One last question about the LP and the 45 disc and the so-called “War of the Speeds”:  at that time did you think the 78 record would continue to be a commercial product just as it had since the turn of the [twentieth] century?

Yes and no. A lot of us thought that the 78 would still be viable if it was pressed in vinyl.  I know for a fact that RCA thought that the 78 would disappear and that their 45 would replace it—and RCA had no doubt that the LP was going to flourish because of the obvious advantages it had over any other format.  In hindsight, we [i.e., Columbia] were rather dismissive of the RCA 45 because there was nothing really new about it, other than the speed—and we didn’t think much of the speed either.  We used to joke that RCA came up with 45 r.p.m. by subtracting 33 from 78!

                                                                

© 2018 by James A. Drake. All rights are reserved.

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For more on the development of the LP and 45, be sure to check out American Record Companies and Producers, 1888–1950: An Encyclopedic History, the latest release from Mainspring Press.

 

“American Record Companies and Producers, 1888 – 1950” Is in Stock – Special Limited Edition

NOW IN STOCK
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American Record Companies and Producers,
1888 – 1950
An Encyclopedic History
By Allan Sutton

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760 pages • 7″ x 10″ full-cloth hardcover
Heavy-duty sewn library binding


Special Limited Edition of 300 Copies

ISBN # 978-0-9973333-3-6
Library of Congress Control # 2018960581

Visit MAINSPRING PRESS for details, subject list, and ordering

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Mainspring Press Updates (Feb-March 2018): Leeds & Catlin Online Database / American Record Companies & Producers 1888-1950

Leeds & Catlin Database Going to DAHR in March

Our Leeds & Catlin database is going to the University of California Barbara–Santa Barbara in March, to be incorporated in their free online Discography of Historical American Recordings. It includes all the latest updates to Leeds Records: A History and Discography (now out of print). Watch for the online release later this year.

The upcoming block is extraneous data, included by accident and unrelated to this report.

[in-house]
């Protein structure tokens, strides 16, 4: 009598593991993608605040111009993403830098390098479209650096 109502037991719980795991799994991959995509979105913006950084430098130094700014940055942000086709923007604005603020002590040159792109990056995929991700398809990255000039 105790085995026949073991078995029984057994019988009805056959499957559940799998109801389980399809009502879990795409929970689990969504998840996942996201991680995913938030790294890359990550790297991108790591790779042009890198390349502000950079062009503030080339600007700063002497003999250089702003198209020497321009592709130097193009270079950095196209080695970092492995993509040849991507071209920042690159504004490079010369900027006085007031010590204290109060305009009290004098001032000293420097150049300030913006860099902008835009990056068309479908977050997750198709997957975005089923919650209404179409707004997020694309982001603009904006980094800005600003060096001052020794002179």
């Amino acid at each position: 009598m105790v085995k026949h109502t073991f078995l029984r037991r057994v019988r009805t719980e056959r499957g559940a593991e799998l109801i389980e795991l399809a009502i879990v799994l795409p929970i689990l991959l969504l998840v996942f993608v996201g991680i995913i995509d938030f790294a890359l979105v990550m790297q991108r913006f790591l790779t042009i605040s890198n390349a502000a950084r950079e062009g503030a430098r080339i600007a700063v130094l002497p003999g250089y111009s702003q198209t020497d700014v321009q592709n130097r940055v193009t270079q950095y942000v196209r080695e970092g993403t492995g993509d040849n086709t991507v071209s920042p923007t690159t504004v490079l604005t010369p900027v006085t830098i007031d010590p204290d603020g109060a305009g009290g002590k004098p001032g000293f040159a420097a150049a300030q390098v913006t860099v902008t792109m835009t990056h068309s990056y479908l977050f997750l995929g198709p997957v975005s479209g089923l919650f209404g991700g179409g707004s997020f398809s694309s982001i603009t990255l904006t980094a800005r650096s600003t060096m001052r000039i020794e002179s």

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Nearing Completion:

American Record Companies and Producers, 1888–1950: An Encyclopedic History

Approx. 748 pages (hardcover)
Release date, imprint, and price to be announced

 

American Record Companies and Producers 1888–1950 covers all producers of original recordings for the retail, subscription, and jukebox markets in detail — from the dawn of the wax-cylinder era through the advent of the LP, from the behemoths to the smallest and most obscure. (Not covered are companies that produced only reissues, children’s records, or pressings from imported masters; personal recordings; promo and one-off labels, etc).

The book is based on reliable primary-source materials (100% Wikipedia-free!), including company and legal documents, original recording and production files, trade-press and newspaper reports, accounts of the persons involved, etc. — all fully cited. Anecdotal accounts, when they appears at all, are clearly identified as such.

The work differs from our earlier American Record Labels and Companies in that it is organized by companies or producers rather than by label names. So, for example, you will still find all the information you need on the Black Swan label under the Pace Phonograph Corporation entry, or on the Phono-Cut and Colonial labels under the Boston Talking Machine Company entry. There will be a label index (in addition to general topic and song title indexes) to help you navigate.

Being primarily a business history, the book does not have label illustrations; however, we are looking into the possibility of having a label DVD produced as a stand-alone product at some point, if there is sufficient interest.

 

 

Princess Records and the Sapphire Record & Talking Machine Company (1910 – 1911)

Princess Records and the Sapphire Record & Talking Machine Company (1910 – 1911)

By Allan Sutton

 

The Sapphire Record and Talking Machine Company was among the earliest U.S. producers of vertical-cut discs, preceded only by the Sonora Phonograph Company. * (The Boston Talking Machine – Phono-Cut Record operation, previously thought to have been the first, was in fact the third to go into production). The company was incorporated in June 1910 by P. B. Verblanck, M. Wagner, and Dezso Tauber, with capital stock of $100,000. Tauber, who had recently resigned as manager of R. H. Macy’s phonograph department, served as the company’s general manager.